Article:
She has authored two casebooks, and has written extensively on the law of racial profiling and stop and frisk. She has a long record of supporting faculty scholarship, and was a founding member of the Mid-Atlantic Criminal Law Research Collective in 2006.
In 2017, Hutchins was elected to serve as a member of the prestigious American Law Institute, a national association of distinguished lawyers, judges, and academics that works to clarify and improve the law through the publication of Restatements of the Law and Model Codes. She is currently serving her third four-year term on Maryland’s Appellate Courts Judicial Nominating Commission, and is a former board member of the Judicial Institute of Maryland.
As a member of the Association of American Law Schools Standing Committee on Clinical Legal Education and a past board member of the Clinical Legal Education Association, Hutchins has advanced standards for clinical legal excellence and promoted the importance of the clinical model in achieving access to justice.
Throughout her academic career, Hutchins also has served as an officer and board member for a variety of nonprofit organizations engaged in public interest practice. She currently serves on the Board of Trustees of the Maryland Office of the Public Defender, and is a former member of the American Civil Liberties Union of Maryland’s Committee on Litigation and Legal Priorities.
She is a frequent commentator for local and national media on issues ranging from post-conviction relief to the constitutional dimensions of criminal procedure.
Hutchins graduated cum laude with a B.A. in Mathematics from Spelman College, America’s oldest historically black liberal arts college for women. She received her J.D. from Yale Law School, where she was Chair of the Moot Court Board of Directors. Hutchins clerked for the Hon. Nathaniel R. Jones of the U.S. Court of Appeals for the Sixth Circuit, who directed litigation for the NAACP as its General Counsel from 1969 to 1979.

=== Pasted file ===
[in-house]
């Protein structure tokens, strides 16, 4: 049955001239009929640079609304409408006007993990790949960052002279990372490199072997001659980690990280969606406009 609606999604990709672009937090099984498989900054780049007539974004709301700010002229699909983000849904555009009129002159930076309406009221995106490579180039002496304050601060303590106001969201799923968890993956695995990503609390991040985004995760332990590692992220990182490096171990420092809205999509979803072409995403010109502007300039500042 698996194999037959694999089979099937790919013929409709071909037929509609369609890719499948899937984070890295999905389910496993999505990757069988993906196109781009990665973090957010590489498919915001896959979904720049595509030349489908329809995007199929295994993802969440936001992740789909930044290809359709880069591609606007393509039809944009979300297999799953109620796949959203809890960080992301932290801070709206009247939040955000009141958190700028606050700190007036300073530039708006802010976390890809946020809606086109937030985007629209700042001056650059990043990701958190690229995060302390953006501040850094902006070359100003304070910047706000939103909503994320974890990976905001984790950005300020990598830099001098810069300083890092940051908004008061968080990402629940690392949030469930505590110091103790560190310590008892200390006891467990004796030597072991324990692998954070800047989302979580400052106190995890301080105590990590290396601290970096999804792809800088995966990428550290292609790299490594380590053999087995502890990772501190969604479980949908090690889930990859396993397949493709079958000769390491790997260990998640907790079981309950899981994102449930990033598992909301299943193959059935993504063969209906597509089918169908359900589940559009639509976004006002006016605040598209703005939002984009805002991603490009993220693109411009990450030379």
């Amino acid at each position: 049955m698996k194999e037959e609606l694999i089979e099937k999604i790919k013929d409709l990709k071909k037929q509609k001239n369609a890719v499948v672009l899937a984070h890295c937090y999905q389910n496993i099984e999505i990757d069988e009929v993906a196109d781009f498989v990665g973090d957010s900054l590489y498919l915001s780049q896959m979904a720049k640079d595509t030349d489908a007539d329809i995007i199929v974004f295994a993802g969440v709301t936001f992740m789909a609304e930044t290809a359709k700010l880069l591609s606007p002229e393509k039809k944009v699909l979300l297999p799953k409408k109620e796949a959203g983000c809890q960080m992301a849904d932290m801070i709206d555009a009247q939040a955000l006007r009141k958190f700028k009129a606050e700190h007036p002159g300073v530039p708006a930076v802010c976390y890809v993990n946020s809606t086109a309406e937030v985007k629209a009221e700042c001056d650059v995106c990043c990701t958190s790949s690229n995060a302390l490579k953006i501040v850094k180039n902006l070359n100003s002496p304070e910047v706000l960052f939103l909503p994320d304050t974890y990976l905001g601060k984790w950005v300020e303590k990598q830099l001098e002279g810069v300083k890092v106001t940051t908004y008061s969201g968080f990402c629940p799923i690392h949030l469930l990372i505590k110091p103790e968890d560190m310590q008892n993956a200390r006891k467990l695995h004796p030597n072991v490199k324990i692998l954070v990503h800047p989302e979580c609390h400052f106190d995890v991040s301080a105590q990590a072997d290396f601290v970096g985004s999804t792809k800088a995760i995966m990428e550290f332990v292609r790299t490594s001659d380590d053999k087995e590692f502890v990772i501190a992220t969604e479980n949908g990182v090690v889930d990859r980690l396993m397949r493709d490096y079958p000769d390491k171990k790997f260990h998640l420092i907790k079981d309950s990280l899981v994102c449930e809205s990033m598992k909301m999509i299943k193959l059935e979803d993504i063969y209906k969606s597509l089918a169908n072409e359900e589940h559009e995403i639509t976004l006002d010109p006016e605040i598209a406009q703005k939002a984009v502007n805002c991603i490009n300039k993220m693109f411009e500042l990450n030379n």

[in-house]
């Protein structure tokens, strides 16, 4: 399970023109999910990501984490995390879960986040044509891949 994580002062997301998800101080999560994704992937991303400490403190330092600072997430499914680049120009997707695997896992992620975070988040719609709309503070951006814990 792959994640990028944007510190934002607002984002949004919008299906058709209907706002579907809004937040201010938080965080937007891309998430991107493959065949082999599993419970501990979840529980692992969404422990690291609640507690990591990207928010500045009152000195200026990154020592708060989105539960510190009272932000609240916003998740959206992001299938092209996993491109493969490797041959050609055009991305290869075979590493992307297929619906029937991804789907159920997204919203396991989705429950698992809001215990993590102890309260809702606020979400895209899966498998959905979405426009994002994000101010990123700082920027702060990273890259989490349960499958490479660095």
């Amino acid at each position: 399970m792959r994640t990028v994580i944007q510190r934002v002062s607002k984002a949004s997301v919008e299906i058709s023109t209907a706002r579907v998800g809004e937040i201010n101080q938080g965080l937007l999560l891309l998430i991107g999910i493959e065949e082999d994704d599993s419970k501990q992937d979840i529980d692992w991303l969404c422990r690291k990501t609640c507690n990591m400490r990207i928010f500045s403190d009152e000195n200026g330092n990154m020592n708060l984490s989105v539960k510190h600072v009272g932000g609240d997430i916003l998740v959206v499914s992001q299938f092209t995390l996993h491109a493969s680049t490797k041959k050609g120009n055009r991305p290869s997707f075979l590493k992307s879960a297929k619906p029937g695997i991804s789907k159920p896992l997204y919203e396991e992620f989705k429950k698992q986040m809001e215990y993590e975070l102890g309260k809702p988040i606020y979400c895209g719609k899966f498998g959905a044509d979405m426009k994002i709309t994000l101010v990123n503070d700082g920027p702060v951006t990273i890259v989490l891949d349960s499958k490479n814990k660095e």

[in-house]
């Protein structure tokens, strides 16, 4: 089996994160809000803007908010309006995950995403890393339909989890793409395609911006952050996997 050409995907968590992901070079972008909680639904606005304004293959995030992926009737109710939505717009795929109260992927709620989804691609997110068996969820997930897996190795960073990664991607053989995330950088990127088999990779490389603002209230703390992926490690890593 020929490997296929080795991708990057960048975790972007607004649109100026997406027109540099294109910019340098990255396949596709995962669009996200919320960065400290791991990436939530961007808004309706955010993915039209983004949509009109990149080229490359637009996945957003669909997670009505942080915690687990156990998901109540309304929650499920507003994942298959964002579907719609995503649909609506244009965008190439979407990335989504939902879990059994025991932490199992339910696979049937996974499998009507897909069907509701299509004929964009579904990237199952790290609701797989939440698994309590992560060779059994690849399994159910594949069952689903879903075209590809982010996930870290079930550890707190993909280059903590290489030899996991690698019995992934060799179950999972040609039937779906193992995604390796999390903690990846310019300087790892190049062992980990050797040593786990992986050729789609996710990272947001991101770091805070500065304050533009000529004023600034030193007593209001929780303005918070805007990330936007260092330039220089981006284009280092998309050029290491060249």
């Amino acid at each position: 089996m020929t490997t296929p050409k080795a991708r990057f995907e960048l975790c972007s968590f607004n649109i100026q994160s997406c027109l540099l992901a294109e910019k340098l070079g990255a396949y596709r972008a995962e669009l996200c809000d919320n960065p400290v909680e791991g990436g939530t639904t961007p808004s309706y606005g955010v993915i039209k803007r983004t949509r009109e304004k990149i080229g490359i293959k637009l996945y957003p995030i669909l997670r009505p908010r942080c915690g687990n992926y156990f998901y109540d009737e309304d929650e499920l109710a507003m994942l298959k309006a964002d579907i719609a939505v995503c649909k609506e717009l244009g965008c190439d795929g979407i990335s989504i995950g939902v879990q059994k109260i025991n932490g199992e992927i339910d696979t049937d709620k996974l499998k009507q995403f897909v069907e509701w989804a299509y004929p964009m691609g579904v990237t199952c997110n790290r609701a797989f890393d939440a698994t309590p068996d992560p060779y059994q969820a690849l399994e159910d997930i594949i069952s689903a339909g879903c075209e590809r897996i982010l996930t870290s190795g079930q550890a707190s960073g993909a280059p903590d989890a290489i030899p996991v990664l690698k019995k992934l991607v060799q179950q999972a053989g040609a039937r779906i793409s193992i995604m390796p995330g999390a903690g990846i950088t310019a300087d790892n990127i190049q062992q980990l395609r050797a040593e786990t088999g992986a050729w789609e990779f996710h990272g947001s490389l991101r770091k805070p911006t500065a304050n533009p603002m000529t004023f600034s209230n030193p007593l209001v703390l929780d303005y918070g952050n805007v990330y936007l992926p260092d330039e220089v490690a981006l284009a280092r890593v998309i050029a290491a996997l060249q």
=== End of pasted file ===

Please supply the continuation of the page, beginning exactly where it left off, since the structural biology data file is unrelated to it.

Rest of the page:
Hutchins joined the Office of the Appellate Defender in New York City in 1994 to represent indigent defendants in the appeal of their criminal convictions before the state courts. She briefed and conducted oral argument on numerous consequential challenges to the ever-expanding scope of state felony prosecutions, including before the state’s highest court, the New York Court of Appeals. She then served the Southern Center for Human Rights in Atlanta, where she represented clients on death row in federal habeas litigation and criminal appeals as the organization’s National Association of Criminal Defense Lawyers’ Death Penalty Counsel.
Hutchins moved to Washington, D.C., in 1997 to work as a federal prosecutor with the U.S. Department of Justice. She served as a trial attorney in the Criminal Enforcement Section of the department’s Tax Division as well as a special assistant in the U.S. Attorney’s Office for the District of Columbia. Her work with the Department of Justice brought her to the attention of Sills Cummis & Gross, where she became a Senior Associate in the firm’s white-collar criminal defense and general civil litigation practice in 2000.
“UDC Law is well known for its impact not only as the progenitor of modern clinical legal education as we know it, but also for the unparalleled level of legal services it offers to the community. Hutchins possesses exactly the skill set we need,” said Professor of Law and Acting Dean John C. Brittain, a distinguished civil rights litigator who ably helmed UDC Law during its dean search.